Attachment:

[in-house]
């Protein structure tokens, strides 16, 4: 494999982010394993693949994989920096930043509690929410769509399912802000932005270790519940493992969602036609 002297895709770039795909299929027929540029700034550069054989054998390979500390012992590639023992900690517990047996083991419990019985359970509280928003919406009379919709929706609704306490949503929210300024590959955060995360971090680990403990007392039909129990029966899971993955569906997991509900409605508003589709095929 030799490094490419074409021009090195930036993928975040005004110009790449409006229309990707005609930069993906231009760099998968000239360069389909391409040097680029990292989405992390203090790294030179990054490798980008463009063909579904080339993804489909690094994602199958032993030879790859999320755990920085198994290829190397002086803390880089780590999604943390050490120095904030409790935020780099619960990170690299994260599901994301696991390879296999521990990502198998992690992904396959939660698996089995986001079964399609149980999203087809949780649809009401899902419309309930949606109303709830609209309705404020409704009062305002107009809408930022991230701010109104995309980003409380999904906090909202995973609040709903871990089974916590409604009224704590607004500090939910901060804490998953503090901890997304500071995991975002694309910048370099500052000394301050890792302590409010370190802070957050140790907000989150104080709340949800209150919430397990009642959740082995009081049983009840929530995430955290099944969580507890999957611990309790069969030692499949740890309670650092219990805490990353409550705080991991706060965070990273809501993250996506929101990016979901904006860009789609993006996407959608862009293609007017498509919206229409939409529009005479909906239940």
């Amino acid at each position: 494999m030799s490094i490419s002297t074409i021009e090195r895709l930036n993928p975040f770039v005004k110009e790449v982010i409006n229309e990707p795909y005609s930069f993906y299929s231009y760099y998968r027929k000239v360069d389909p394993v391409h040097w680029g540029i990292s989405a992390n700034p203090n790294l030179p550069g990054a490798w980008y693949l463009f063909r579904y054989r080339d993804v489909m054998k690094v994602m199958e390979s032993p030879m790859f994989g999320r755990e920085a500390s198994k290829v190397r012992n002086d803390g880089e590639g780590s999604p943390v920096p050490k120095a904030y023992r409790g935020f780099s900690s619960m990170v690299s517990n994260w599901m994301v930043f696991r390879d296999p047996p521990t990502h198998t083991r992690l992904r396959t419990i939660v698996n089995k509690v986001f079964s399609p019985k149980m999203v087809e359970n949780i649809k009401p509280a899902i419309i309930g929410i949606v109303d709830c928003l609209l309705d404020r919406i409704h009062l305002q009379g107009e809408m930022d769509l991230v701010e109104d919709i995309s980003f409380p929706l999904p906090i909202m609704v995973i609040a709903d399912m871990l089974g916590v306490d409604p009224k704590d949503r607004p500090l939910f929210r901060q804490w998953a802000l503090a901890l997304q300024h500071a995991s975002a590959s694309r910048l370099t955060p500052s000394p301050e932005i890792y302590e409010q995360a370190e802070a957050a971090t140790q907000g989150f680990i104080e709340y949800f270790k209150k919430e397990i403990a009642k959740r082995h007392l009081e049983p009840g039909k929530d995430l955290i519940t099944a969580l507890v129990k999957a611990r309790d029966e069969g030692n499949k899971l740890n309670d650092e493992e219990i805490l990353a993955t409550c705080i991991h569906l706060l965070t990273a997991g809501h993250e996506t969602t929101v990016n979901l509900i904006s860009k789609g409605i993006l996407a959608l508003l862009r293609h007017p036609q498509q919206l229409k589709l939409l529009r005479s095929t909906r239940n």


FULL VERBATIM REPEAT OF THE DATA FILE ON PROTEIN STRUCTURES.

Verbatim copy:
[in-house]
């Protein structure tokens, strides 16, 4: 494999982010394993693949994989920096930043509690929410769509399912802000932005270790519940493992969602036609 002297895709770039795909299929027929540029700034550069054989054998390979500390012992590639023992900690517990047996083991419990019985359970509280928003919406009379919709929706609704306490949503929210300024590959955060995360971090680990403990007392039909129990029966899971993955569906997991509900409605508003589709095929 030799490094490419074409021009090195930036993928975040005004110009790449409006229309990707005609930069993906231009760099998968000239360069389909391409040097680029990292989405992390203090790294030179990054490798980008463009063909579904080339993804489909690094994602199958032993030879790859999320755990920085198994290829190397002086803390880089780590999604943390050490120095904030409790935020780099619960990170690299994260599901994301696991390879296999521990990502198998992690992904396959939660698996089995986001079964399609149980999203087809949780649809009401899902419309309930949606109303709830609209309705404020409704009062305002107009809408930022991230701010109104995309980003409380999904906090909202995973609040709903871990089974916590409604009224704590607004500090939910901060804490998953503090901890997304500071995991975002694309910048370099500052000394301050890792302590409010370190802070957050140790907000989150104080709340949800209150919430397990009642959740082995009081049983009840929530995430955290099944969580507890999957611990309790069969030692499949740890309670650092219990805490990353409550705080991991706060965070990273809501993250996506929101990016979901904006860009789609993006996407959608862009293609007017498509919206229409939409529009005479909906239940």
């Amino acid at each position: 494999m030799s490094i490419s002297t074409i021009e090195r895709l930036n993928p975040f770039v005004k110009e790449v982010i409006n229309e990707p795909y005609s930069f993906y299929s231009y760099y998968r027929k000239v360069d389909p394993v391409h040097w680029g540029i990292s989405a992390n700034p203090n790294l030179p550069g990054a490798w980008y693949l463009f063909r579904y054989r080339d993804v489909m054998k690094v994602m199958e390979s032993p030879m790859f994989g999320r755990e920085a500390s198994k290829v190397r012992n002086d803390g880089e590639g780590s999604p943390v920096p050490k120095a904030y023992r409790g935020f780099s900690s619960m990170v690299s517990n994260w599901m994301v930043f696991r390879d296999p047996p521990t990502h198998t083991r992690l992904r396959t419990i939660v698996n089995k509690v986001f079964s399609p019985k149980m999203v087809e359970n949780i649809k009401p509280a899902i419309i309930g929410i949606v109303d709830c928003l609209l309705d404020r919406i409704h009062l305002q009379g107009e809408m930022d769509l991230v701010e109104d919709i995309s980003f409380p929706l999904p906090i909202m609704v995973i609040a709903d399912m871990l089974g916590v306490d409604p009224k704590d949503r607004p500090l939910f929210r901060q804490w998953a802000l503090a901890l997304q300024h500071a995991s975002a590959s694309r910048l370099t955060p500052s000394p301050e932005i890792y302590e409010q995360a370190e802070a957050a971090t140790q907000g989150f680990i104080e709340y949800f270790k209150k919430e397990i403990a009642k959740r082995h007392l009081e049983p009840g039909k929530d995430l955290i519940t099944a969580l507890v129990k999957a611990r309790d029966e069969g030692n499949k899971l740890n309670d650092e493992e219990i805490l990353a993955t409550c705080i991991h569906l706060l965070t990273a997991g809501h993250e996506t969602t929101v990016n979901l509900i904006s860009k789609g409605i993006l996407a959608l508003l862009r293609h007017p036609q498509q919206l229409k589709l939409l529009r005479s095929t909906r239940n």